MONTEVIDEO, Minn. — Matt Pipp of Bemidji caught the biggest fish and won $10,000 for it at the seventh annual Ice Castle Classic ice fishing tournament on Lac qui Parle Lake on Saturday, Feb. 8.
Pipp registered his prize winner at 1:37 p.m., a 5.85-pound northern pike, and spent the next hour and a half hoping someone might catch one just a tad bit heavier, said Chad Hiepler, one of the tournament’s organizers from Ice Castle of Montevideo
That’s because the second-place winner won an Ice Castle fish house valued at $27,000. The new fish house is headed to New London. Derek Kaelke of New London won the second-place prize with a northern pike that weighed in at 5.52 pounds.
The two were among over an estimated 2,000 anglers who participated in the tournament, which has grown to become one of the region’s and state’s biggest. Sponsored by American Surplus and Ice Castle, the event is advertised as offering over $75,000 in prizes. With the donations for prizes this year, Hiepler said the actual prize total is probably closer to $100,000.
This year’s tournament enjoyed relatively mild weather. While the day began with single-digit temperatures, things warmed up to the low 20s during the tournament hours from noon to 3 p.m.
The annual tournament attracts anglers from all over the state, and beyond. Hiepler knows of participants living in Montana and Florida, who have family in the area and purposely plan their visits so they can fish in the tournament.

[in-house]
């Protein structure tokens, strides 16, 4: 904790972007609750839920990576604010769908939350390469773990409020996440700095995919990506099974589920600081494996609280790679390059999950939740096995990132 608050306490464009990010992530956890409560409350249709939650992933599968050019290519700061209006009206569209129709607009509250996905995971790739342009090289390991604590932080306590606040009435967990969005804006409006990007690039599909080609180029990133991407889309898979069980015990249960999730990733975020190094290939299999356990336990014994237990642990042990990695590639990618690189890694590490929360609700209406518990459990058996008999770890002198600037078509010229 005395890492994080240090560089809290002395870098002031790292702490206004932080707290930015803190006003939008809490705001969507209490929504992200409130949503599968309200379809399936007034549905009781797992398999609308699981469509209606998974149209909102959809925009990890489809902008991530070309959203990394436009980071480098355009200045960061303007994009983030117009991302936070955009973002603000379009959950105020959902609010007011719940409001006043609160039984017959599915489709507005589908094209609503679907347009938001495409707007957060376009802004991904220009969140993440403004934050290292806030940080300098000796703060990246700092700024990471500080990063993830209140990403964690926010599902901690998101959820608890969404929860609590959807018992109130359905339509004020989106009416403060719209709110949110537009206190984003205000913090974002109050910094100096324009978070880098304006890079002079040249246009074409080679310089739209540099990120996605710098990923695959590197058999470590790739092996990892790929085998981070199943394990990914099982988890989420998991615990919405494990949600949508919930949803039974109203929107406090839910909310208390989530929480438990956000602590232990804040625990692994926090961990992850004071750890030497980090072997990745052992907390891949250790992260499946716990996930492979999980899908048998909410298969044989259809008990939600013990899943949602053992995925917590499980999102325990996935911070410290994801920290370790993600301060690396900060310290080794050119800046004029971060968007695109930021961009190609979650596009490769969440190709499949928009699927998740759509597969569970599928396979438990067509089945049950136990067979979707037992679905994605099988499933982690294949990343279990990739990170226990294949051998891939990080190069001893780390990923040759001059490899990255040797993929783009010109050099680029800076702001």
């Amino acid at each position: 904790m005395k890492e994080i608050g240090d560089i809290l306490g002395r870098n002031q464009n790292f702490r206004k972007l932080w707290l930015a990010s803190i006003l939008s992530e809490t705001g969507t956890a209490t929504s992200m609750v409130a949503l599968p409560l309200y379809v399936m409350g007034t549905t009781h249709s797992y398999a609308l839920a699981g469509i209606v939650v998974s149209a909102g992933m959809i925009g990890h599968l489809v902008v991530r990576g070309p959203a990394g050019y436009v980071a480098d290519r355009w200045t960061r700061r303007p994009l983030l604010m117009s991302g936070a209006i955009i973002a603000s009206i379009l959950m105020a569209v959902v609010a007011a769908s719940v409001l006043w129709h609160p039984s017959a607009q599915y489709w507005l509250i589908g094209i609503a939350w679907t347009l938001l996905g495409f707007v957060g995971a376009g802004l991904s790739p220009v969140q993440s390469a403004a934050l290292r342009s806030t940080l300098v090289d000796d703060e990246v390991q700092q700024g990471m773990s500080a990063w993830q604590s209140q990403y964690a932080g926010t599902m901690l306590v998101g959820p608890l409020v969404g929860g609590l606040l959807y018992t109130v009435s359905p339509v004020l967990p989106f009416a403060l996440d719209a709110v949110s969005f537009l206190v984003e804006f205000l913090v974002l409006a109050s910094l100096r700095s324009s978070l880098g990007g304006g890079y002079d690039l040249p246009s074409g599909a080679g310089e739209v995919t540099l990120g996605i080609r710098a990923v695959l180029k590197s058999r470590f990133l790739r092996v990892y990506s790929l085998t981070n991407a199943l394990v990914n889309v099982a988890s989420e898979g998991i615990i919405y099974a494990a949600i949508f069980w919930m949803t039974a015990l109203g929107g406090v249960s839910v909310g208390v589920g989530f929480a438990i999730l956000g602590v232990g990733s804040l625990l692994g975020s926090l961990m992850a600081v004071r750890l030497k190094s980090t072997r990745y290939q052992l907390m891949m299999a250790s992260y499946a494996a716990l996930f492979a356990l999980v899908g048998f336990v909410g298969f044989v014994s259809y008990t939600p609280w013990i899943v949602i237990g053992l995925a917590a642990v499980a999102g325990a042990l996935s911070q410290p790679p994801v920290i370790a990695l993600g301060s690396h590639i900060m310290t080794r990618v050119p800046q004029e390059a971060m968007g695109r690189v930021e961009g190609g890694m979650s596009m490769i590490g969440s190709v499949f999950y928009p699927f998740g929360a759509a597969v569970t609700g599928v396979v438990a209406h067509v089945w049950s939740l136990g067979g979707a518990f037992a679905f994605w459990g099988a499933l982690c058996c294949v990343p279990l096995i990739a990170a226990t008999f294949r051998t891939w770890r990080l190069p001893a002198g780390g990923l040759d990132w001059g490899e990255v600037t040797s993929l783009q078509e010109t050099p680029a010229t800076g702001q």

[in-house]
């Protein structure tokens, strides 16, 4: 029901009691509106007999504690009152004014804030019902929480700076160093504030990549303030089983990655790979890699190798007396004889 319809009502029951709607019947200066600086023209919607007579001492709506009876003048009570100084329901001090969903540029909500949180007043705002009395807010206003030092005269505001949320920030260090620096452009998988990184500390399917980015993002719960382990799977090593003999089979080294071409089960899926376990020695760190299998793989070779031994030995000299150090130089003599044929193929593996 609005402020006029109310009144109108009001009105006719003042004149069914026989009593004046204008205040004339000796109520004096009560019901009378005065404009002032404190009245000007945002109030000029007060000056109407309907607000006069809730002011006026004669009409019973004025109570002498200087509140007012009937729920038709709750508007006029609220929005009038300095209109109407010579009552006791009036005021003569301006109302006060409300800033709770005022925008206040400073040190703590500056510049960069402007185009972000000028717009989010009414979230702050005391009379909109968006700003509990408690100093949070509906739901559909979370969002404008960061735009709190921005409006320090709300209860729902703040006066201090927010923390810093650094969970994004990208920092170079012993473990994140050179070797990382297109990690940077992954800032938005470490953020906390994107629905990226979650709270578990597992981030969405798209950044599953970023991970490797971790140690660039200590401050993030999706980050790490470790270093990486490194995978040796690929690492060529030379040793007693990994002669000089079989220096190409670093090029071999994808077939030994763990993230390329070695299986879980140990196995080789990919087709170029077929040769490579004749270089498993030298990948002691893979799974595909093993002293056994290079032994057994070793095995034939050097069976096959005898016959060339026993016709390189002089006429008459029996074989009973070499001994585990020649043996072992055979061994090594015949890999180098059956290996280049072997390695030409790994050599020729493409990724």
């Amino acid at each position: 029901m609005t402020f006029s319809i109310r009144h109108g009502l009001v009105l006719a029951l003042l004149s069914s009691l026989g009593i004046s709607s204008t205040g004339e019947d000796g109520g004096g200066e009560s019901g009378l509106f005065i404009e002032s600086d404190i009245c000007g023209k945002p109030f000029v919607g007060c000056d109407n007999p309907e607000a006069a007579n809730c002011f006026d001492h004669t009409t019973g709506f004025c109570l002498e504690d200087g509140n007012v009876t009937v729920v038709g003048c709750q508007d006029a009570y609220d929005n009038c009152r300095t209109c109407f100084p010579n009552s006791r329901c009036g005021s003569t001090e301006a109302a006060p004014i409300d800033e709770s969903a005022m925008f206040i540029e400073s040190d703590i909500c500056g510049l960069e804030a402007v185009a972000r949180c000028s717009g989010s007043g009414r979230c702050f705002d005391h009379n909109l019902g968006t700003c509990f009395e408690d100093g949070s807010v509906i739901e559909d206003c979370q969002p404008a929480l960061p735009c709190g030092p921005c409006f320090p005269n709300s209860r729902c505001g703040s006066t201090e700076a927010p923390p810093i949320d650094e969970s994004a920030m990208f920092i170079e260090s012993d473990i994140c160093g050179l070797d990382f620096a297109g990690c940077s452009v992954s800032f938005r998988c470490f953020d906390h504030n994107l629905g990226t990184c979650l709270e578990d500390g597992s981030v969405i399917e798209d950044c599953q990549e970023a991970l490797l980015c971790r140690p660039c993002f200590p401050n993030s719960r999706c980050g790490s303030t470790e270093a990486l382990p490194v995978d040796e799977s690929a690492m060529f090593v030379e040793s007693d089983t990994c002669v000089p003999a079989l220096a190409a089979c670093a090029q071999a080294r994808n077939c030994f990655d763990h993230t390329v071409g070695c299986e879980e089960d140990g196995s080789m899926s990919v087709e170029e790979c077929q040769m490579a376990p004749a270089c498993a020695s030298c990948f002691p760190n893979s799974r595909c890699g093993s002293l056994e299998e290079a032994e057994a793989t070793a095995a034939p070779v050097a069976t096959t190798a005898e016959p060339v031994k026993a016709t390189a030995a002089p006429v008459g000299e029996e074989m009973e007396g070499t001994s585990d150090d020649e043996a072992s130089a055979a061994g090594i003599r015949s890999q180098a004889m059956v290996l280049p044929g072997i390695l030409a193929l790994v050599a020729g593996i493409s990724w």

Fishing was good overall for the tournament, with more than 200 fish registered during the three-hour span. Much more fish were actually caught. Once 50 fish were entered, tournament organizers advised the anglers that only those .5 pound or more could be registered.
This year’s catch weighed heavily on crappies. They represented about 40 of the 50 prize winners, according to Hiepler. There were also northern pike, walleye, a largemouth bass and a sucker on the winner’s list.
The list of winners and photos from the event are on the Ice Castle Classic Facebook page. The page will be updated to include more photos and drone footage of the event.
Hiepler thanked the many volunteers who make it all possible. More than 150 volunteers played roles in the event, including 40 or so who helped drill somewhere between 3,000 and 4,000 holes for the anglers.